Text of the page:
Whether Kyle Busch should be compared to the King is a topic of endless debate. But I’m not here to judge whether he _should be compared_ to those mythical 200 Cup wins; I’m just the messenger to inform you that based on his current pace, Busch will reach that mythical number with little if any problem. In just the last four years alone, Busch, now aged 26 has won a total of _62_ times in the Nationwide and Craftsman Truck Series alone. Cutting participation in those divisions hasn’t curtailed the trips to Victory Lane; in fact, Busch has _more_ of those wins (33) from the last two seasons, when he wasn’t even running full schedules in either series.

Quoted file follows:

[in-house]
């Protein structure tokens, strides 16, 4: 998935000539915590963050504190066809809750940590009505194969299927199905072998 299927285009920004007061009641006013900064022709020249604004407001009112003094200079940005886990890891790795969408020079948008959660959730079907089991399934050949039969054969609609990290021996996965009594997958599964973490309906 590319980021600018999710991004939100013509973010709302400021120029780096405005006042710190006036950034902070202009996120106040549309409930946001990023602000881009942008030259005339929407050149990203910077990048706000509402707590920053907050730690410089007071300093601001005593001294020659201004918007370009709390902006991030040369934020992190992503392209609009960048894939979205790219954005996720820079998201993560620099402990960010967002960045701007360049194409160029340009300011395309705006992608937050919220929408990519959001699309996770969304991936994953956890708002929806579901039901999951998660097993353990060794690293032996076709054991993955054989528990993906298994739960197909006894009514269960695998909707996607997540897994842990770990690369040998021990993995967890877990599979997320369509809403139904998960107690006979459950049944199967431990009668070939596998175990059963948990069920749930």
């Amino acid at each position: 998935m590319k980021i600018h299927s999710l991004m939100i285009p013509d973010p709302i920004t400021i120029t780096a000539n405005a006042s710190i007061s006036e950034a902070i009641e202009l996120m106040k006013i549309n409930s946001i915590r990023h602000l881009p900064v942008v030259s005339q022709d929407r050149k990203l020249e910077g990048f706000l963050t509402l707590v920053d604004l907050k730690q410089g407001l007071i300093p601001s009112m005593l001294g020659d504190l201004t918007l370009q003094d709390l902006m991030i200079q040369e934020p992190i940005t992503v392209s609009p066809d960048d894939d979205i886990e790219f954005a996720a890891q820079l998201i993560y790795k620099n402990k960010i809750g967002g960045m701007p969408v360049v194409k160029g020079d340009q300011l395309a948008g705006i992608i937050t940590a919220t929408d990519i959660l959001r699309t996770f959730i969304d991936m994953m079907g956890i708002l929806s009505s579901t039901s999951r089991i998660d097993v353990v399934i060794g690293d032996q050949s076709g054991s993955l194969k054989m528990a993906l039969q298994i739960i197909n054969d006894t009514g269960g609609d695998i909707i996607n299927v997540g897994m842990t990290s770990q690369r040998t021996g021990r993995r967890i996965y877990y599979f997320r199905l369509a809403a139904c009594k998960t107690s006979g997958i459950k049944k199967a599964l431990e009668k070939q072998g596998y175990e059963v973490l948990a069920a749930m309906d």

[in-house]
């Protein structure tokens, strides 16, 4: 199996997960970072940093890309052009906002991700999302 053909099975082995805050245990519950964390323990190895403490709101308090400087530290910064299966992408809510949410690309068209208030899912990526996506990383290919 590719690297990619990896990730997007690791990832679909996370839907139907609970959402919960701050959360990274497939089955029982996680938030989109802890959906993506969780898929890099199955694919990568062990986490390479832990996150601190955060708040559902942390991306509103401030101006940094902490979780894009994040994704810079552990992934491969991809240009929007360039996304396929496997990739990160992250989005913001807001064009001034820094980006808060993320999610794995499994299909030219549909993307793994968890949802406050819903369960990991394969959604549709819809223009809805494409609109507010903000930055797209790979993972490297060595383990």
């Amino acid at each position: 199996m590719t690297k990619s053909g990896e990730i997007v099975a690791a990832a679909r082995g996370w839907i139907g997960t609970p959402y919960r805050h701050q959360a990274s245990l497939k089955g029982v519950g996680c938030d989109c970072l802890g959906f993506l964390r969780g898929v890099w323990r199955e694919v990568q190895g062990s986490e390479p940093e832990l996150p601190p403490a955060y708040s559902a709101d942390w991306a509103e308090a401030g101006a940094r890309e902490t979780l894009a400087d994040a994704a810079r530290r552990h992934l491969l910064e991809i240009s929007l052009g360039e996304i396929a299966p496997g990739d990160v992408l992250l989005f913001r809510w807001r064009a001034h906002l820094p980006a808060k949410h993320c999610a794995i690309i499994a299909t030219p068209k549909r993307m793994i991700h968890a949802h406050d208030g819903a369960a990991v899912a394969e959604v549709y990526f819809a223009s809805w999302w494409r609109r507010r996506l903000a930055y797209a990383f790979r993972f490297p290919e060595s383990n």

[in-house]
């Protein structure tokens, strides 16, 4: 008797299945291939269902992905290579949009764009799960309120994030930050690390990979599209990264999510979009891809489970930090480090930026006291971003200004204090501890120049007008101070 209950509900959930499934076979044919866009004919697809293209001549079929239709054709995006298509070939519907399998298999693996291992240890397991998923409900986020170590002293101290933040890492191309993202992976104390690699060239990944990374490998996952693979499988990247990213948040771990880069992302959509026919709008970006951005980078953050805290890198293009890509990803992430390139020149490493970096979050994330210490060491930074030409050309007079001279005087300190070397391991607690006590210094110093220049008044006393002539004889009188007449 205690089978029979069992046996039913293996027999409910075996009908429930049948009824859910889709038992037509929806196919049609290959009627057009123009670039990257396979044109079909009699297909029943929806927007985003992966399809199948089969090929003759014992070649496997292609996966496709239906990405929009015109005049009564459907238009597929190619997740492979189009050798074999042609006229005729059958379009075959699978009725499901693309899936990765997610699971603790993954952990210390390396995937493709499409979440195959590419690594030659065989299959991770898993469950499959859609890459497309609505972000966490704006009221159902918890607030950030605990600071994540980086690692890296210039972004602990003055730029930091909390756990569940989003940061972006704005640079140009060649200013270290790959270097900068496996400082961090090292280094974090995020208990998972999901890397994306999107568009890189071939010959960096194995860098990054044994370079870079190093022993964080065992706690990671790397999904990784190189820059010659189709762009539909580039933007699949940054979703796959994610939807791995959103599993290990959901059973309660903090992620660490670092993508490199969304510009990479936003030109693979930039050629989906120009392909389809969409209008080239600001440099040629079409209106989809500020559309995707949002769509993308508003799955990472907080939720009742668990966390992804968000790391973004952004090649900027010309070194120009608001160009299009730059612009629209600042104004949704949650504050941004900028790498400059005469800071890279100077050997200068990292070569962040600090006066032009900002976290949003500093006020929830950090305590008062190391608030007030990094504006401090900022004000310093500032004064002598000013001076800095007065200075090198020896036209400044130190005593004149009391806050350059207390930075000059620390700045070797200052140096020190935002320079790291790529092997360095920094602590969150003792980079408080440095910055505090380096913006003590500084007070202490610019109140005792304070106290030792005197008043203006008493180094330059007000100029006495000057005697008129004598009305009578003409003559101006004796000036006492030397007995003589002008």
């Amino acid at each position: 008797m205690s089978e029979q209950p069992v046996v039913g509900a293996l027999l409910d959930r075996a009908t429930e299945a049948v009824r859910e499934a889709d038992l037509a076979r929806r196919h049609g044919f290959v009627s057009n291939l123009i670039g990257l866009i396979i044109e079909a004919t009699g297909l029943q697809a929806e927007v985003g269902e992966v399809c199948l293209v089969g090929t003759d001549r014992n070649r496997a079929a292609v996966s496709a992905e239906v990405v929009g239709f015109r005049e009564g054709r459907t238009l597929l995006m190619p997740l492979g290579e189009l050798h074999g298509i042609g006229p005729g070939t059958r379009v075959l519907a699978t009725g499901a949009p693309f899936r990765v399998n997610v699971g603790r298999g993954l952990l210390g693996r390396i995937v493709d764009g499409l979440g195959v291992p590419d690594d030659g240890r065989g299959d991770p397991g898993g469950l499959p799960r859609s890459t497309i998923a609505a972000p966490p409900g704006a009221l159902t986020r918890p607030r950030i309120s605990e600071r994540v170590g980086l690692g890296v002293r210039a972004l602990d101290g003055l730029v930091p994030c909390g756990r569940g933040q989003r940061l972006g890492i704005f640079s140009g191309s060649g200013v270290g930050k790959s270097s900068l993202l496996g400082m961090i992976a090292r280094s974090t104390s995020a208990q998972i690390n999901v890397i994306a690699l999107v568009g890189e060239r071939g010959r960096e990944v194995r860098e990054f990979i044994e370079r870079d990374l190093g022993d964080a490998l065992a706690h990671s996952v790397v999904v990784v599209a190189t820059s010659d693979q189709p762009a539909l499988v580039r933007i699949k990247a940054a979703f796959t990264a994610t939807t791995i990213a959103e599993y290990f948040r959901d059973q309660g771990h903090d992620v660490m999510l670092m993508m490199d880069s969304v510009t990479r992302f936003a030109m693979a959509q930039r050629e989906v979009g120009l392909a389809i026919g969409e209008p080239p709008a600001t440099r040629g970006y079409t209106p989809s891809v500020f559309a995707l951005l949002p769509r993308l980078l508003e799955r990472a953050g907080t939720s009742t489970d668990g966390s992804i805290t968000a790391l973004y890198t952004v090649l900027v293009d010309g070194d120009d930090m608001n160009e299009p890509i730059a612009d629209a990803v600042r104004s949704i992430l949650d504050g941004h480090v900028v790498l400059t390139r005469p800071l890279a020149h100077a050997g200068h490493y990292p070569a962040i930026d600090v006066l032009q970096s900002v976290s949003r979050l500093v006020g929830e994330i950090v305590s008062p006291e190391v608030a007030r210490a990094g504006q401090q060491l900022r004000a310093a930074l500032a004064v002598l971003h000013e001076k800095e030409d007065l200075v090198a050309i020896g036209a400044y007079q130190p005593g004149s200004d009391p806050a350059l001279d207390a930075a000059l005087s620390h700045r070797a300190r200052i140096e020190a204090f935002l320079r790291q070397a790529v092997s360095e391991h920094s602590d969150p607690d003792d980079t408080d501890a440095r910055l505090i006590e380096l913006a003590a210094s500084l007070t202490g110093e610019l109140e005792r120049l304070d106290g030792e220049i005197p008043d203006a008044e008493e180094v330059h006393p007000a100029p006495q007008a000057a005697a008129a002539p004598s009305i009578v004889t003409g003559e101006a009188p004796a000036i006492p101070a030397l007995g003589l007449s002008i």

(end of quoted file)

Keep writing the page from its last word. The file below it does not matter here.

Play that pattern out, and it’s easy to see what happens next: by age 30, Busch is on pace for 164 victories total even if he gets shut out in Sprint Cup. By age 33, well in his prime the mythical “200” will have been achieved; the only way it won’t is if a slowdown occurs (unlikely) _or_ NASCAR outright prevents him from participating in either of their lower-tier series. But, based on their latest rule changes, designed to stay in place for several years don’t expect the rules to adjust anytime soon – meaning Busch, with his own top-tier Truck equipment and Joe Gibbs Racing Nationwide cars that are ten steps above the rest seems destined to be on a collision course for 2-0-0.